(Worden, 1996)

How do you treat grief?

Treating grief is an ongoing and complex process that can best be done with a psychotherapist. The goal of therapy is to help the survivor adapt to the loss and be able to adjust to a new reality, as well as resolve the conflicts of separation.

Therapy can help increase the reality of the loss, teach coping skills for emotional and behavioral pain, help overcome impediments to readjustment (external, internal, spiritual) after the loss, and support the survivor to find a way to remember and maintain a bond with the deceased person while moving forward in life. Grief therapy can be tailored to cultural norms. Healing from grief is a process, as grief symptoms come in waves.

Some therapeutic exercises for treating grief include:

  • Role playing with a therapist to build skills for feared or awkward situations such as when somebody suddenly asks you about your loss or circumstances surrounding the loss
  • Cognitive restructuring can be an exercise done with a therapist to identify irrational/distorted thoughts. In other words, “reality test” your thoughts. (i.e. ”no one will ever love me again”)

how to cope with the loss of a loved one

How to accept and deal with the loss of a loved one:

  • Notice the language you use when describing your current experience. Use past-tense language (e.g. “he was”) and notice any shifts happening when you use direct language (e.g. died vs lost)
  • Use symbols to remember and honors what/who was lost – photos, letters, videos, clothing, jewelry
  • Write letters expressing thoughts and feelings to the deceased. Tell a story about your relationship with them and anything else you would like them to know
  • Draw your feelings and experiences using various colors, mediums, and styles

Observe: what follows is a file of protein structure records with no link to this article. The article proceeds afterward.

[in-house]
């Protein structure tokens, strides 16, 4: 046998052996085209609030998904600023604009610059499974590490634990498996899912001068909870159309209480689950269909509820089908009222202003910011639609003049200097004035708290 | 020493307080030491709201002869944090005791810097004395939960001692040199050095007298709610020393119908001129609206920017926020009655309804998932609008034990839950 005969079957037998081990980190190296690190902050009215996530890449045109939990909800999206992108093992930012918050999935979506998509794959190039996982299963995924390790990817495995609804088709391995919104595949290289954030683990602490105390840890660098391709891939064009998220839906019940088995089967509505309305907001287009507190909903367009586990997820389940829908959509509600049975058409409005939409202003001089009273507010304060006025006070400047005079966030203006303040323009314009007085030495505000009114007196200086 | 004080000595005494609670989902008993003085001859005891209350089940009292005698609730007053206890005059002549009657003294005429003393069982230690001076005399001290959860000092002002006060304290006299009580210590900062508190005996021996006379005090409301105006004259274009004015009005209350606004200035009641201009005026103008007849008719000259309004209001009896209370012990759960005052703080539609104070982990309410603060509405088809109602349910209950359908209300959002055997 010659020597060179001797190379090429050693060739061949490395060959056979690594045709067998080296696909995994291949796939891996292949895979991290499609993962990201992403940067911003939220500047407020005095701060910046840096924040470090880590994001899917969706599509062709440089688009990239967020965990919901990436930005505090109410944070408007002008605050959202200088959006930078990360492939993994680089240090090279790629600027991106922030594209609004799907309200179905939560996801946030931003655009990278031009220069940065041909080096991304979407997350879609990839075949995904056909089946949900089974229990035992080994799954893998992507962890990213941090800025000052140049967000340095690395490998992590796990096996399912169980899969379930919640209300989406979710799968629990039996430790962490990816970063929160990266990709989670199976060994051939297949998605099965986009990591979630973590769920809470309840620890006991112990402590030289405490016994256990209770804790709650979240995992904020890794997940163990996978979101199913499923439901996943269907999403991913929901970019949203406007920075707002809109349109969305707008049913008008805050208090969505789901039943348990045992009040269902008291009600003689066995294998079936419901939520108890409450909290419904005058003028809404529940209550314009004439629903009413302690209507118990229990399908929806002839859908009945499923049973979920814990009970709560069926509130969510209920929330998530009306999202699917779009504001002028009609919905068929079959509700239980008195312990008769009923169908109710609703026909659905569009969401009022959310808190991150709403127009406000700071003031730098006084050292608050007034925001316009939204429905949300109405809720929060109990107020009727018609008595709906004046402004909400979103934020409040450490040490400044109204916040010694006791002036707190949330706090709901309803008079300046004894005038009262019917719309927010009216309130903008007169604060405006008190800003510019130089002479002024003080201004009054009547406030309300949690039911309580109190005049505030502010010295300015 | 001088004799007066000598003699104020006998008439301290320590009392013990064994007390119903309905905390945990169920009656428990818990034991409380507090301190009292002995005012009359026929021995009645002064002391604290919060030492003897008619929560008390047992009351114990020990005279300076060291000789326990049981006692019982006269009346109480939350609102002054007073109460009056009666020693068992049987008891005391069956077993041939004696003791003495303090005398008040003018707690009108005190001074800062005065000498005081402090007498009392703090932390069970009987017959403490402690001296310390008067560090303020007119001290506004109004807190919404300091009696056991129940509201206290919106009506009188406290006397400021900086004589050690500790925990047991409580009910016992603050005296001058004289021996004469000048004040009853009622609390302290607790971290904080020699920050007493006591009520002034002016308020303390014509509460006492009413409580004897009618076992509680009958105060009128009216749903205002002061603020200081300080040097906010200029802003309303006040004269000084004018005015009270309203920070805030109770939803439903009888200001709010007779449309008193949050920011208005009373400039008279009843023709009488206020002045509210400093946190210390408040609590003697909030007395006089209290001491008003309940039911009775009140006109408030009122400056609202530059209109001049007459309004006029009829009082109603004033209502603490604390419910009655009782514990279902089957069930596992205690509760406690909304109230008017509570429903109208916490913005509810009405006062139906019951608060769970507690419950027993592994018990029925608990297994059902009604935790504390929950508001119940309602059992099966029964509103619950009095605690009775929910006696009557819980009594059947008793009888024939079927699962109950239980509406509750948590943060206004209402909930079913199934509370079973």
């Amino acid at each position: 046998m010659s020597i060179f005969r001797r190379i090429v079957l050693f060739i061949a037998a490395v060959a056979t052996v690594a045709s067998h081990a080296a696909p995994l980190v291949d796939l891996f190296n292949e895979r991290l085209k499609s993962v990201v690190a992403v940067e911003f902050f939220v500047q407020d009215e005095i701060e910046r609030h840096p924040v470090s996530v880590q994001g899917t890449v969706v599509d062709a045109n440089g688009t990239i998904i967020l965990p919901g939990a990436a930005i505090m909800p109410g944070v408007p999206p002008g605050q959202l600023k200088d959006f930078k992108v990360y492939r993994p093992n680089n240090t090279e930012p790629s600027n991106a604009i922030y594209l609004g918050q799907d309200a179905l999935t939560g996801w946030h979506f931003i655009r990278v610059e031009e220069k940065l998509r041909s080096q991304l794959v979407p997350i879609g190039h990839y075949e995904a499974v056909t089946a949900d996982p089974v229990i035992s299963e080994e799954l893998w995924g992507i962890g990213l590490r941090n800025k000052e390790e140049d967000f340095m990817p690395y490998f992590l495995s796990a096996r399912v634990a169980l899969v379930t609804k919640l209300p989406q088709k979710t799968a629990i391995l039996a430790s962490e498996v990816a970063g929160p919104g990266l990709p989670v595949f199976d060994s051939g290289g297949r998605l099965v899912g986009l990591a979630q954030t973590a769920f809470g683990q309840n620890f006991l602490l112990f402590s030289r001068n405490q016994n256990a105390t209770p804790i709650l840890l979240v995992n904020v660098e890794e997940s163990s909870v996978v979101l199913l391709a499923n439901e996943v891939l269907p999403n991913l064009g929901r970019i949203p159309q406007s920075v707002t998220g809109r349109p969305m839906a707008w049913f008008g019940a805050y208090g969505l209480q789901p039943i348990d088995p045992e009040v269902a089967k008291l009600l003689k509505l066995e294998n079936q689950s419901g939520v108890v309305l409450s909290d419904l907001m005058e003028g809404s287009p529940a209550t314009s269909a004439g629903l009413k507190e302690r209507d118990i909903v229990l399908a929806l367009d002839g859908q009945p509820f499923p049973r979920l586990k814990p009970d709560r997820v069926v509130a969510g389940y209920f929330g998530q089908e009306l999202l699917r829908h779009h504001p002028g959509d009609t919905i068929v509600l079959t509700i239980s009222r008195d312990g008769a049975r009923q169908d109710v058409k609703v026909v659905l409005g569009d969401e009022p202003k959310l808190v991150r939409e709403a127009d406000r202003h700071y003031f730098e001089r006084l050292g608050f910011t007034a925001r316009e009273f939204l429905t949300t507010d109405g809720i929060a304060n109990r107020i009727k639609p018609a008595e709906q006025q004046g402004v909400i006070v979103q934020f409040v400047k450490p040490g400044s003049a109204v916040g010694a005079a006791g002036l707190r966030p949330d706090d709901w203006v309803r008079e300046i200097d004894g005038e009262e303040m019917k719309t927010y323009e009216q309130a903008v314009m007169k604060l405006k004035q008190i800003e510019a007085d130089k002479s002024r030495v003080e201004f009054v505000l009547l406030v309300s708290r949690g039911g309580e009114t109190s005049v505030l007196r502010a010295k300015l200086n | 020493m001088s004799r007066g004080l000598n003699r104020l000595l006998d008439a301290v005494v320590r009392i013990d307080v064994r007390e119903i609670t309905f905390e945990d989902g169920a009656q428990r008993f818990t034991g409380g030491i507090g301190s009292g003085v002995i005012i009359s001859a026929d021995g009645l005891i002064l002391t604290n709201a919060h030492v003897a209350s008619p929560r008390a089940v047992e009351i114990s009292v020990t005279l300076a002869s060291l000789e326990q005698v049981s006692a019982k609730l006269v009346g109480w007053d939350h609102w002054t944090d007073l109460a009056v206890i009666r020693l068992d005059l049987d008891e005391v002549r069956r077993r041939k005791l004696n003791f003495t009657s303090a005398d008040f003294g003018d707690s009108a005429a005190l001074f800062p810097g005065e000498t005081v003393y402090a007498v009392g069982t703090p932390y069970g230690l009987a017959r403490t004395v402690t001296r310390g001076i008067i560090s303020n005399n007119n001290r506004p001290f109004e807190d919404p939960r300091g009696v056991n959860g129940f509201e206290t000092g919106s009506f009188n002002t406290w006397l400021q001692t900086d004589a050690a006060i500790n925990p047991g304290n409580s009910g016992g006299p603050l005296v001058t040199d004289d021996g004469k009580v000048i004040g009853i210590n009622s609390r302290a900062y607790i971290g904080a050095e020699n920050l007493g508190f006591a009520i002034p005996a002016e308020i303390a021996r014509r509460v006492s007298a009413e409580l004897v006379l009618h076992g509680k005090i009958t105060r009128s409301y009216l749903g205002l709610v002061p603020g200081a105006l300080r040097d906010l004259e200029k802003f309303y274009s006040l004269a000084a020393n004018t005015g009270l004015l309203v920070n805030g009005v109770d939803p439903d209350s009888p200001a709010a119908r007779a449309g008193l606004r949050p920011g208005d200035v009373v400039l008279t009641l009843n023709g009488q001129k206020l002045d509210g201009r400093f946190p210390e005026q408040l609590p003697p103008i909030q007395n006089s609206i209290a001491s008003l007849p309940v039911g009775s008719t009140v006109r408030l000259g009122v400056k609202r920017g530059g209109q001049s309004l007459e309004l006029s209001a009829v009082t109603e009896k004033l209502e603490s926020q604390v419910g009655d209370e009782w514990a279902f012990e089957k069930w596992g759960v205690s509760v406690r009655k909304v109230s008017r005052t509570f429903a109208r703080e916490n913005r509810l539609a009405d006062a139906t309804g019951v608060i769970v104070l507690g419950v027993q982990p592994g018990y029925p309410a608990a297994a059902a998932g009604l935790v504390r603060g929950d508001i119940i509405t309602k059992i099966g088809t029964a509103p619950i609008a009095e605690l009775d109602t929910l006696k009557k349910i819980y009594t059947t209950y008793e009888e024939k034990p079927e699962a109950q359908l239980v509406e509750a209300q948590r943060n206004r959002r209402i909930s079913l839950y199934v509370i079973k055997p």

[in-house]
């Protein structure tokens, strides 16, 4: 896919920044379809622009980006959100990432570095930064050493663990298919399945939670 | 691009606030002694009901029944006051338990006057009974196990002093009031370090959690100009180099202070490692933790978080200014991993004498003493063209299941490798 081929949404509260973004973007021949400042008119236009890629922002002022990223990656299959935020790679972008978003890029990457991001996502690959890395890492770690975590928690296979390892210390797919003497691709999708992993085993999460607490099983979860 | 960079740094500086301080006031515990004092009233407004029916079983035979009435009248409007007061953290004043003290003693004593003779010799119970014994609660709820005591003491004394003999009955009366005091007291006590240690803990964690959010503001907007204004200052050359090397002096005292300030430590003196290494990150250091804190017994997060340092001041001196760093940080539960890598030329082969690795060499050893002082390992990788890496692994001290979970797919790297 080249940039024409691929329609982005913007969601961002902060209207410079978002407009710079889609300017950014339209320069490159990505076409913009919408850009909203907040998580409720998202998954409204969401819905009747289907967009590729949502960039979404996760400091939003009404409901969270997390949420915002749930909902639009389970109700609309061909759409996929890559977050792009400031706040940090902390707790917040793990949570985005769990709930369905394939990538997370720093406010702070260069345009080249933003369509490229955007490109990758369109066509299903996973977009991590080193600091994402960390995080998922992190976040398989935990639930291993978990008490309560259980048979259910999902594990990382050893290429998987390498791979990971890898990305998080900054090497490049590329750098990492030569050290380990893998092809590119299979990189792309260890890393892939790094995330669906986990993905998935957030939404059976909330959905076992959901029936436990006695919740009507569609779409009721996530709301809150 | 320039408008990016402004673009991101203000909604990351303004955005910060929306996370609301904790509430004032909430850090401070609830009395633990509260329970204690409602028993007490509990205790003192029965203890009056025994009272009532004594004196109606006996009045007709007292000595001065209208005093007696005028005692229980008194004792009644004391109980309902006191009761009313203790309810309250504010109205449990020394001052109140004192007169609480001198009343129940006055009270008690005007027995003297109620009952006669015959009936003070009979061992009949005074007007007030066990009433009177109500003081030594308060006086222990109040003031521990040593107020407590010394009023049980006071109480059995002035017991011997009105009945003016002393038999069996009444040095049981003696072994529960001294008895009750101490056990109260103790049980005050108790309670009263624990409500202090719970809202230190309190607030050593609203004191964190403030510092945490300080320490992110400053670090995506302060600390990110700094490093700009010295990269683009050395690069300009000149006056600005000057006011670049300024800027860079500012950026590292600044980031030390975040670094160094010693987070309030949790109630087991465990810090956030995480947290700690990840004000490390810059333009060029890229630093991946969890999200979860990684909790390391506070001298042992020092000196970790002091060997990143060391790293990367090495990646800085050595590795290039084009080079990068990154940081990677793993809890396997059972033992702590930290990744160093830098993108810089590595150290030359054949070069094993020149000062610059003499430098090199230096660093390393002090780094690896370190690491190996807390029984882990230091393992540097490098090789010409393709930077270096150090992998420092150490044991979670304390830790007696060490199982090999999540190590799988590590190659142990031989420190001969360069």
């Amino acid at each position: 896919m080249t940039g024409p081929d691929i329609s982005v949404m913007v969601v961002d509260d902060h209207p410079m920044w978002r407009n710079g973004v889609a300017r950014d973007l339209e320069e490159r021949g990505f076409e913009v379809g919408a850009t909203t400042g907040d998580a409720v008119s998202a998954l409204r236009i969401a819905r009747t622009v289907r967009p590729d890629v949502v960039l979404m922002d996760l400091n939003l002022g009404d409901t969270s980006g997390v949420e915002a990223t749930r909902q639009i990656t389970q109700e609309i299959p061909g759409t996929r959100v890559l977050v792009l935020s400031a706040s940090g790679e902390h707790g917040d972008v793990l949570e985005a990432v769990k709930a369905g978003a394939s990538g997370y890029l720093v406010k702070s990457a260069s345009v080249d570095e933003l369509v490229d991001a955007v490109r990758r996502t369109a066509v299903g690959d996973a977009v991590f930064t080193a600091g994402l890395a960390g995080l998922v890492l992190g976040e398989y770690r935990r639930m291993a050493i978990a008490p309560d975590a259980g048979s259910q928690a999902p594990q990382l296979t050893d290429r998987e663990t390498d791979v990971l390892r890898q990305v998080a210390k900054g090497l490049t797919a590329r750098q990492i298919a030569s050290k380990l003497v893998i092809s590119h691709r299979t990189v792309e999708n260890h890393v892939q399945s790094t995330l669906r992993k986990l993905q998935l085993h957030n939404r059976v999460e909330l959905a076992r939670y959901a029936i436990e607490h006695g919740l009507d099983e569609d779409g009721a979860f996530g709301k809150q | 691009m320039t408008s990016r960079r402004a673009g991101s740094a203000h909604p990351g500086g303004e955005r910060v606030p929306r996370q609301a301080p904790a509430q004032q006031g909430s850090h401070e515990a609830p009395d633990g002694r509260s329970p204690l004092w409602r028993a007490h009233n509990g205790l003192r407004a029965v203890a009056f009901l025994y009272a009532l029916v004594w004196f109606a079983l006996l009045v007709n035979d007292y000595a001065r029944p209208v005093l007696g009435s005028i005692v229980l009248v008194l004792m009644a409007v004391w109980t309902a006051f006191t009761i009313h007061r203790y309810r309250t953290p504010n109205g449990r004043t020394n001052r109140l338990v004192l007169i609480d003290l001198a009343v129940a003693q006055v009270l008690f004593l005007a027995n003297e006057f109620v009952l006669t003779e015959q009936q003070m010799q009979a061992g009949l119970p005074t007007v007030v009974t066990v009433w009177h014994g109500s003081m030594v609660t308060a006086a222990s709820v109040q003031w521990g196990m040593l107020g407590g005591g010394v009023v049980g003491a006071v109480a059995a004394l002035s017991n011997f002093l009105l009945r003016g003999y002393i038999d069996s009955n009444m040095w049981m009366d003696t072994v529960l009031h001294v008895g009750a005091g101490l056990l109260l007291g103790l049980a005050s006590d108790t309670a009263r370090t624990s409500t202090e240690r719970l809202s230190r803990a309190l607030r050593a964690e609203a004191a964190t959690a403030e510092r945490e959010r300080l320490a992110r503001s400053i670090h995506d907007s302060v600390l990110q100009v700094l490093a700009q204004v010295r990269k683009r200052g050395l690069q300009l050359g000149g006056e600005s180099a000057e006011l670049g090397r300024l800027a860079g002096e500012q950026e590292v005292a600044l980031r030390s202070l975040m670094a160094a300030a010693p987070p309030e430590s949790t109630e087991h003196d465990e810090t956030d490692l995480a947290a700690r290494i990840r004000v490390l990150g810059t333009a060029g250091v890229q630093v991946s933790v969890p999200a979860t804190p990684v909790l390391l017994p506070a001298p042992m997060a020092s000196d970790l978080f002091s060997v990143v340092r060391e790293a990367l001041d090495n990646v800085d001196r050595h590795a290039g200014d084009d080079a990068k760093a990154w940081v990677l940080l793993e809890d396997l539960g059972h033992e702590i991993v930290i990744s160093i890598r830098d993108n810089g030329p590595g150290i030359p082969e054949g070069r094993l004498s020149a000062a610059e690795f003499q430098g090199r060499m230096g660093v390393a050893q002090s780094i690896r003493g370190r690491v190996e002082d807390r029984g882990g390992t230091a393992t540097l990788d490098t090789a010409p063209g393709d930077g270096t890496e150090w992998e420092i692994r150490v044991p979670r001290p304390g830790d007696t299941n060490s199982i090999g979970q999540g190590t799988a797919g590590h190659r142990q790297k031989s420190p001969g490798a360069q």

• Make a memory book or album to include all your stories, events, photos, poems, etc associated with the deceased person. This way, you can have access to memories within arm’s reach and you won’t forget
  • Imagine what or who was lost; Or visual them in an empty chair. Then talk to them to amplify the reality of the loss and to establish some relationship. This is different from simply talking about who or what was lost.
  • Use metaphors when feelings are too hard to acknowledge (e.g. “grief is like a roller coaster”
  • Rituals can be established to meet emotional needs, particularly during significant days, anniversaries, or holidays.

(Worden, 1996)


1. American Psychological Association. (2019, April 19). APA Dictionary of Psychology. American Psychological Association.

2. Boss, P. (1999). Ambiguous loss. Harvard University Press.

3. Boss, P., & Yeats, J. R. (2014). Ambiguous loss: A complicated type of grief when loved ones disappear. Bereavement Care, 33(2), 63-69.

4. Gross, R. D. (2018). The psychology of grief. Routledge.

5. Worden, J. W. (1996). Tasks and mediators of mourning: A guideline for the mental health practitioner. In Session: Psychotherapy in Practice, 2(3), 73-80.<73::aid-sess7>;2-9